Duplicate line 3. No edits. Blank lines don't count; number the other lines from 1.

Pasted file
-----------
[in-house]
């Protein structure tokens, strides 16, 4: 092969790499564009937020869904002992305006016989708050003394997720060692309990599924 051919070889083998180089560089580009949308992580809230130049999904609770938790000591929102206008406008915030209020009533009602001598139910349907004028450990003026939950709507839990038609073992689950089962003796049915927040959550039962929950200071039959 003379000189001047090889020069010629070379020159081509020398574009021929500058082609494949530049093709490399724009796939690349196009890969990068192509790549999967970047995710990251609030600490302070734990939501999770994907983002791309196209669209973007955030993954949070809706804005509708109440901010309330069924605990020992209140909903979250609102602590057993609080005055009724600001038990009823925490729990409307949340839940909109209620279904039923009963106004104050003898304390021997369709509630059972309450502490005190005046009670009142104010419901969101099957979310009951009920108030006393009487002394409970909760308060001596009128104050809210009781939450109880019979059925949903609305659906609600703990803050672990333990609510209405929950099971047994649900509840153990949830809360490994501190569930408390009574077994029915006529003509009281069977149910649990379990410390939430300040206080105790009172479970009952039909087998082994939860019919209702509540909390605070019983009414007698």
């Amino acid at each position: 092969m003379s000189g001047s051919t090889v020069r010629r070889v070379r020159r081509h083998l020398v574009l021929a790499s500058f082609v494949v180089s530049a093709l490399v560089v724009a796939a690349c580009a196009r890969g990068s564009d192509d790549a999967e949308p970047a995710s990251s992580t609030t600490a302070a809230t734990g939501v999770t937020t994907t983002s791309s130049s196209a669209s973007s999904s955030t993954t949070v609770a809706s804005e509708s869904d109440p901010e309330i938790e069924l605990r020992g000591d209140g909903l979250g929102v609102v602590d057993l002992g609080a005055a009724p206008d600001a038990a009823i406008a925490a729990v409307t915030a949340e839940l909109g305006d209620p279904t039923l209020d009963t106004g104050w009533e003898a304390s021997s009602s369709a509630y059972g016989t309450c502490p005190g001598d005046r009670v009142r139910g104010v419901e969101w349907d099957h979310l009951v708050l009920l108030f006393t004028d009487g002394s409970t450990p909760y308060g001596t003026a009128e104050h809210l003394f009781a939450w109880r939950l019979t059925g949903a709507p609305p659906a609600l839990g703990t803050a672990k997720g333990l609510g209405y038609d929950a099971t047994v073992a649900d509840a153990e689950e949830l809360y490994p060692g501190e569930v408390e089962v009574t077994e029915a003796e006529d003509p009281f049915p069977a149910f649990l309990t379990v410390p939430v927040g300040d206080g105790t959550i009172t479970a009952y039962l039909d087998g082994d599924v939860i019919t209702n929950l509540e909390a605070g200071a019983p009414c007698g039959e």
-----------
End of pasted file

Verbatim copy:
């Amino acid at each position: 092969m003379s000189g001047s051919t090889v020069r010629r070889v070379r020159r081509h083998l020398v574009l021929a790499s500058f082609v494949v180089s530049a093709l490399v560089v724009a796939a690349c580009a196009r890969g990068s564009d192509d790549a999967e949308p970047a995710s990251s992580t609030t600490a302070a809230t734990g939501v999770t937020t994907t983002s791309s130049s196209a669209s973007s999904s955030t993954t949070v609770a809706s804005e509708s869904d109440p901010e309330i938790e069924l605990r020992g000591d209140g909903l979250g929102v609102v602590d057993l002992g609080a005055a009724p206008d600001a038990a009823i406008a925490a729990v409307t915030a949340e839940l909109g305006d209620p279904t039923l209020d009963t106004g104050w009533e003898a304390s021997s009602s369709a509630y059972g016989t309450c502490p005190g001598d005046r009670v009142r139910g104010v419901e969101w349907d099957h979310l009951v708050l009920l108030f006393t004028d009487g002394s409970t450990p909760y308060g001596t003026a009128e104050h809210l003394f009781a939450w109880r939950l019979t059925g949903a709507p609305p659906a609600l839990g703990t803050a672990k997720g333990l609510g209405y038609d929950a099971t047994v073992a649900d509840a153990e689950e949830l809360y490994p060692g501190e569930v408390e089962v009574t077994e029915a003796e006529d003509p009281f049915p069977a149910f649990l309990t379990v410390p939430v927040g300040d206080g105790t959550i009172t479970a009952y039962l039909d087998g082994d599924v939860i019919t209702n929950l509540e909390a605070g200071a019983p009414c007698g039959e």